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A recent tendency in a lot of web frameworks, which is extending into other areas, is to hide SQL in the persistent layer of applications. Users want to manipulate objects, indicate that they should be made persistent somehow, and forget that this is done through SQL.
GNATCOLL.SQL.ORM provides such an API. It is fully compatible with GNATCOLL.SQL, so one can decide to mix explicit SQL queries, like the ones we discussed before, with persistent ORM objects.
To use the ORM, it's necessary to generate some additional code from a schema description, as we saw in the first part. For this, you need to pass an extra parameter "-orm" in the call to gnatcoll_db2ada:
gnatcoll_db2ada -dbname <name> -dbhost <host> -dbuser <user> -orm ORM -api Database
Access to the database in the context of the ORM is slightly different. The connections are encapsulated in objects called Sessions. A session is basically responsible for executing the SQL queries, caching the results when appropriate, and committing or rolling back the changes. In fact, GNATColl provides a pool of such sessions so that the whole process is lighter weight: when you need a new session, you request it from the pool. If one is available, it's returned to you and it will not have to connect to the database again (which can be slow); otherwise, a new session and database connection are created. When the session is no longer needed, it's automatically returned to the pool.
So we first need to initialize this pool of sessions:
declare Session : GNATCOLL.SQL.Sessions.Session_Type; begin GNATCOLL.SQL.Sessions.Setup (Descr => DB_Descr, -- See second part of this Gem series Max_Sessions => 2); -- Maximum number of concurrent sessions -- Then, when you need a session: Session := Get_New_Session; ... end;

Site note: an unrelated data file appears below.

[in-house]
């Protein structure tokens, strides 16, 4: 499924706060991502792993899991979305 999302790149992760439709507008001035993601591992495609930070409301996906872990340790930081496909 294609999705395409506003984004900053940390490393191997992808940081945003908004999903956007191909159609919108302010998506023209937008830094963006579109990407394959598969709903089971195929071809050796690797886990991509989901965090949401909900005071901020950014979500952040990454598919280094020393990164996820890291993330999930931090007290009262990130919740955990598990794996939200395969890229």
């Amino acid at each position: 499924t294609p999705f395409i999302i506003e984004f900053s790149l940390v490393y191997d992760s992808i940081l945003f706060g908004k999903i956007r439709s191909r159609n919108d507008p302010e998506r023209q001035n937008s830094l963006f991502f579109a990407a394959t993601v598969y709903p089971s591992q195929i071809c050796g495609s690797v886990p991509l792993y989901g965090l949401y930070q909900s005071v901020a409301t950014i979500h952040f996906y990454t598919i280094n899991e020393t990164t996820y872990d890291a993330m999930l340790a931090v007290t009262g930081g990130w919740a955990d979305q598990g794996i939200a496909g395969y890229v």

Using the same schema we had in the first two parts, here is how we could return all elements of Table1 that have a specific value for Field2:
with ORM; use ORM; -- The generated package ... declare L : Table1_List := All_Table1 -- Generate function .Filter (Field2 => "some value") .Get (Session); begin while L.Has_Row loop Put_Line (Integer'Image (L.Element.Field1)); L.Next; end loop; end;
The ORM is based on managers. There is one type of manager per table for a given schema. A manager is responsible for building the queries. In fact, the generated ORM package has one global instance of these types per table.
Here, we are using the All_Table1 manager. By default, this will return all elements of the table. We then filter the results by specifying that they should have a specific value for Field2. We can call Filter multiple times; there are no queries executed until we call Get on the third line.
We then retrieve a list of rows from Table1. The list behaves exactly like the Forward_Cursor we saw in the second part of the Gem series. It provides additional subprograms, so that what we actually manipulate is not just a row with fields, but an actual tagged object that corresponds to the schema, and so that instead of retrieving the first field of the row, we can simply retrieve "Field1". This is of course safer and more readable.
It's possible to write the filter so that it also involves the second table of the schema. The GNATColl documentation provides more details on how to do this. (Note that this is still an evolving API, which currently requires writing the JOIN explicitly through GNATCOLL.SQL, although the intent is to also hide this completely.)
But the ORM can also be used to modify objects from the database. Here is an example that retrieves a specific row from Table1, modifies some information and writes it back to the database.
declare T : Table1 := Get_Table1 (Session, Field1 => 2); -- Lookup by id begin T.Set_Field2 ("New value"); T.Set_Field4 (...); -- If it was defined in the schema Session.Commit; end;
This is much more readable than the equivalent SQL query, is type safe, and is about as efficient (since in fact only one query is executed when Commit is called, where none were executed before).
In summary, using an ORM often provides queries that are easier to read. More importantly, it provides more convenient code to retrieve the result of the query, so that the code manipulates objects instead of rows.